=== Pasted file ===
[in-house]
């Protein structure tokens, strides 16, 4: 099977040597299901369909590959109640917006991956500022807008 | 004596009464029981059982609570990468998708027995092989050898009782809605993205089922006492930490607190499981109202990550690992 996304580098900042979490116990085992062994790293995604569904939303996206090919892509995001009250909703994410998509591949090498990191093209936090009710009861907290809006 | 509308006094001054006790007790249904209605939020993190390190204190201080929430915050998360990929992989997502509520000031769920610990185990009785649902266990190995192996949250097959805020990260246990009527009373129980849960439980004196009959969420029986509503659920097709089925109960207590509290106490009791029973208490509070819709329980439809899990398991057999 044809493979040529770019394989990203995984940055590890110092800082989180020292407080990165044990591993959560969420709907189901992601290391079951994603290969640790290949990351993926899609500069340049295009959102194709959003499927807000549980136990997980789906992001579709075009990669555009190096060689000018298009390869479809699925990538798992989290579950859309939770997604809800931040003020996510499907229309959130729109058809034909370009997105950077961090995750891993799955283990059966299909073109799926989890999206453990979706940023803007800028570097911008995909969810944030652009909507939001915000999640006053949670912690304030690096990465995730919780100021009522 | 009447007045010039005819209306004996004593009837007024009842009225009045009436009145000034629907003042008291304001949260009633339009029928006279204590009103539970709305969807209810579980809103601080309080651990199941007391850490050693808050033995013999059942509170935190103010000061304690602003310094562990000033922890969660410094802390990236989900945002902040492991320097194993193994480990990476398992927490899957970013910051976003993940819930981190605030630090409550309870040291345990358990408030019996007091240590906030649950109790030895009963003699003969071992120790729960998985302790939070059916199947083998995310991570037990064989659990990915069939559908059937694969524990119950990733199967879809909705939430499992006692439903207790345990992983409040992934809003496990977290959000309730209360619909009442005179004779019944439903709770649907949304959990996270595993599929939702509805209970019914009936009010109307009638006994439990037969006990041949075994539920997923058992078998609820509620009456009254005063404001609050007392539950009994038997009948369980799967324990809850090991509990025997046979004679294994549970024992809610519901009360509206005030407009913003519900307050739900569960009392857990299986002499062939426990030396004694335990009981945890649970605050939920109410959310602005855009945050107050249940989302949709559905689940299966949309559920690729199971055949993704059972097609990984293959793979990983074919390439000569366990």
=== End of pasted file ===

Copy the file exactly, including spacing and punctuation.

[in-house]
């Protein structure tokens, strides 16, 4: 099977040597299901369909590959109640917006991956500022807008 | 004596009464029981059982609570990468998708027995092989050898009782809605993205089922006492930490607190499981109202990550690992 996304580098900042979490116990085992062994790293995604569904939303996206090919892509995001009250909703994410998509591949090498990191093209936090009710009861907290809006 | 509308006094001054006790007790249904209605939020993190390190204190201080929430915050998360990929992989997502509520000031769920610990185990009785649902266990190995192996949250097959805020990260246990009527009373129980849960439980004196009959969420029986509503659920097709089925109960207590509290106490009791029973208490509070819709329980439809899990398991057999 044809493979040529770019394989990203995984940055590890110092800082989180020292407080990165044990591993959560969420709907189901992601290391079951994603290969640790290949990351993926899609500069340049295009959102194709959003499927807000549980136990997980789906992001579709075009990669555009190096060689000018298009390869479809699925990538798992989290579950859309939770997604809800931040003020996510499907229309959130729109058809034909370009997105950077961090995750891993799955283990059966299909073109799926989890999206453990979706940023803007800028570097911008995909969810944030652009909507939001915000999640006053949670912690304030690096990465995730919780100021009522 | 009447007045010039005819209306004996004593009837007024009842009225009045009436009145000034629907003042008291304001949260009633339009029928006279204590009103539970709305969807209810579980809103601080309080651990199941007391850490050693808050033995013999059942509170935190103010000061304690602003310094562990000033922890969660410094802390990236989900945002902040492991320097194993193994480990990476398992927490899957970013910051976003993940819930981190605030630090409550309870040291345990358990408030019996007091240590906030649950109790030895009963003699003969071992120790729960998985302790939070059916199947083998995310991570037990064989659990990915069939559908059937694969524990119950990733199967879809909705939430499992006692439903207790345990992983409040992934809003496990977290959000309730209360619909009442005179004779019944439903709770649907949304959990996270595993599929939702509805209970019914009936009010109307009638006994439990037969006990041949075994539920997923058992078998609820509620009456009254005063404001609050007392539950009994038997009948369980799967324990809850090991509990025997046979004679294994549970024992809610519901009360509206005030407009913003519900307050739900569960009392857990299986002499062939426990030396004694335990009981945890649970605050939920109410959310602005855009945050107050249940989302949709559905689940299966949309559920690729199971055949993704059972097609990984293959793979990983074919390439000569366990």